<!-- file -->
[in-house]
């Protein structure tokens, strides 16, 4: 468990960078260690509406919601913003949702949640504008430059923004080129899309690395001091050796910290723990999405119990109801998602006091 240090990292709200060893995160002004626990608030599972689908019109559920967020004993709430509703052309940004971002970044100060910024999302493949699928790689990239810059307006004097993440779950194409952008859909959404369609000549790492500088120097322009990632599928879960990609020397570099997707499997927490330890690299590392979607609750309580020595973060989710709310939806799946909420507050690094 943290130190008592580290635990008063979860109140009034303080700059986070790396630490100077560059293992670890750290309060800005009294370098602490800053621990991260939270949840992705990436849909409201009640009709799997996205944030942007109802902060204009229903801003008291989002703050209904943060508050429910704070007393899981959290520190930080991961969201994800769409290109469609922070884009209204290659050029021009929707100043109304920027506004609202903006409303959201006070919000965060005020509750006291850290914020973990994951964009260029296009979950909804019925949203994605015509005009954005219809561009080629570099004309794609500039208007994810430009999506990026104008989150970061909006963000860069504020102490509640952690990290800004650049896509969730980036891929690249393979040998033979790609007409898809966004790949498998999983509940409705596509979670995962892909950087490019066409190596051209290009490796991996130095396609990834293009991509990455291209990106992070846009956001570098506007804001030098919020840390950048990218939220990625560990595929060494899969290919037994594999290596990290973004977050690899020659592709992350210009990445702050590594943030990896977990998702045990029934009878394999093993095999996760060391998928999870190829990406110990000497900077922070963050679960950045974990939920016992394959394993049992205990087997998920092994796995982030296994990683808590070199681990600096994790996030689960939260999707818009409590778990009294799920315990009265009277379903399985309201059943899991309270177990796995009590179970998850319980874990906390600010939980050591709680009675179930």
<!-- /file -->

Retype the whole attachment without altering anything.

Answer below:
[in-house]
């Protein structure tokens, strides 16, 4: 468990960078260690509406919601913003949702949640504008430059923004080129899309690395001091050796910290723990999405119990109801998602006091 240090990292709200060893995160002004626990608030599972689908019109559920967020004993709430509703052309940004971002970044100060910024999302493949699928790689990239810059307006004097993440779950194409952008859909959404369609000549790492500088120097322009990632599928879960990609020397570099997707499997927490330890690299590392979607609750309580020595973060989710709310939806799946909420507050690094 943290130190008592580290635990008063979860109140009034303080700059986070790396630490100077560059293992670890750290309060800005009294370098602490800053621990991260939270949840992705990436849909409201009640009709799997996205944030942007109802902060204009229903801003008291989002703050209904943060508050429910704070007393899981959290520190930080991961969201994800769409290109469609922070884009209204290659050029021009929707100043109304920027506004609202903006409303959201006070919000965060005020509750006291850290914020973990994951964009260029296009979950909804019925949203994605015509005009954005219809561009080629570099004309794609500039208007994810430009999506990026104008989150970061909006963000860069504020102490509640952690990290800004650049896509969730980036891929690249393979040998033979790609007409898809966004790949498998999983509940409705596509979670995962892909950087490019066409190596051209290009490796991996130095396609990834293009991509990455291209990106992070846009956001570098506007804001030098919020840390950048990218939220990625560990595929060494899969290919037994594999290596990290973004977050690899020659592709992350210009990445702050590594943030990896977990998702045990029934009878394999093993095999996760060391998928999870190829990406110990000497900077922070963050679960950045974990939920016992394959394993049992205990087997998920092994796995982030296994990683808590070199681990600096994790996030689960939260999707818009409590778990009294799920315990009265009277379903399985309201059943899991309270177990796995009590179970998850319980874990906390600010939980050591709680009675179930």